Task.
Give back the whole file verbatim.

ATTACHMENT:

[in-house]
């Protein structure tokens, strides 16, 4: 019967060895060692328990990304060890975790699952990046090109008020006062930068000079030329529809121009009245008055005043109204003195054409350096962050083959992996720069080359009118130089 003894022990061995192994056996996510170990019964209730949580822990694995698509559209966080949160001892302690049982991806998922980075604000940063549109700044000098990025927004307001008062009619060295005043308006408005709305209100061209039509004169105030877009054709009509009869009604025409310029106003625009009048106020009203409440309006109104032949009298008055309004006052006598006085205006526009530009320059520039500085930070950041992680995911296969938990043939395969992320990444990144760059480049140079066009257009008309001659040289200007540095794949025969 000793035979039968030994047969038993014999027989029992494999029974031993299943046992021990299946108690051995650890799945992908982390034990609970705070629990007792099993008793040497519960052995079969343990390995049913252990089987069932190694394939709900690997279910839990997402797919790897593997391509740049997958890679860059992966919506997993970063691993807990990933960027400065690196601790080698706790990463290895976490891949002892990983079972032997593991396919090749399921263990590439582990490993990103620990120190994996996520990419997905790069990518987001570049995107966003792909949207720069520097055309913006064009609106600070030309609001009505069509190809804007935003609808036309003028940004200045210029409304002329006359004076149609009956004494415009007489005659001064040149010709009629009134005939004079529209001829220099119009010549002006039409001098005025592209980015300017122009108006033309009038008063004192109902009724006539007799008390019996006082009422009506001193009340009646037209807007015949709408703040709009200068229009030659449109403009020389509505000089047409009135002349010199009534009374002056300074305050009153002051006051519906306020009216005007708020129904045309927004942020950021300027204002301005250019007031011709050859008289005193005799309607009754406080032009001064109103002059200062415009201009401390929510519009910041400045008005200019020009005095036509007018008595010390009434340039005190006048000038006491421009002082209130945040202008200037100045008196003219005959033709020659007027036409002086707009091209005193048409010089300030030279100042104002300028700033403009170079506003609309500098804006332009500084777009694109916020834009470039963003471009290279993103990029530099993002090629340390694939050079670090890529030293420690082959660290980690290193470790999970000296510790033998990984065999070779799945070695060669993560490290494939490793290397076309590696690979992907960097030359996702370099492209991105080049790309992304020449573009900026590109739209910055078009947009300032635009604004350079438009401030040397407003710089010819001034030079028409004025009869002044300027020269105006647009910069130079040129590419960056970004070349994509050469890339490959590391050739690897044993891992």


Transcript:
[in-house]
């Protein structure tokens, strides 16, 4: 019967060895060692328990990304060890975790699952990046090109008020006062930068000079030329529809121009009245008055005043109204003195054409350096962050083959992996720069080359009118130089 003894022990061995192994056996996510170990019964209730949580822990694995698509559209966080949160001892302690049982991806998922980075604000940063549109700044000098990025927004307001008062009619060295005043308006408005709305209100061209039509004169105030877009054709009509009869009604025409310029106003625009009048106020009203409440309006109104032949009298008055309004006052006598006085205006526009530009320059520039500085930070950041992680995911296969938990043939395969992320990444990144760059480049140079066009257009008309001659040289200007540095794949025969 000793035979039968030994047969038993014999027989029992494999029974031993299943046992021990299946108690051995650890799945992908982390034990609970705070629990007792099993008793040497519960052995079969343990390995049913252990089987069932190694394939709900690997279910839990997402797919790897593997391509740049997958890679860059992966919506997993970063691993807990990933960027400065690196601790080698706790990463290895976490891949002892990983079972032997593991396919090749399921263990590439582990490993990103620990120190994996996520990419997905790069990518987001570049995107966003792909949207720069520097055309913006064009609106600070030309609001009505069509190809804007935003609808036309003028940004200045210029409304002329006359004076149609009956004494415009007489005659001064040149010709009629009134005939004079529209001829220099119009010549002006039409001098005025592209980015300017122009108006033309009038008063004192109902009724006539007799008390019996006082009422009506001193009340009646037209807007015949709408703040709009200068229009030659449109403009020389509505000089047409009135002349010199009534009374002056300074305050009153002051006051519906306020009216005007708020129904045309927004942020950021300027204002301005250019007031011709050859008289005193005799309607009754406080032009001064109103002059200062415009201009401390929510519009910041400045008005200019020009005095036509007018008595010390009434340039005190006048000038006491421009002082209130945040202008200037100045008196003219005959033709020659007027036409002086707009091209005193048409010089300030030279100042104002300028700033403009170079506003609309500098804006332009500084777009694109916020834009470039963003471009290279993103990029530099993002090629340390694939050079670090890529030293420690082959660290980690290193470790999970000296510790033998990984065999070779799945070695060669993560490290494939490793290397076309590696690979992907960097030359996702370099492209991105080049790309992304020449573009900026590109739209910055078009947009300032635009604004350079438009401030040397407003710089010819001034030079028409004025009869002044300027020269105006647009910069130079040129590419960056970004070349994509050469890339490959590391050739690897044993891992």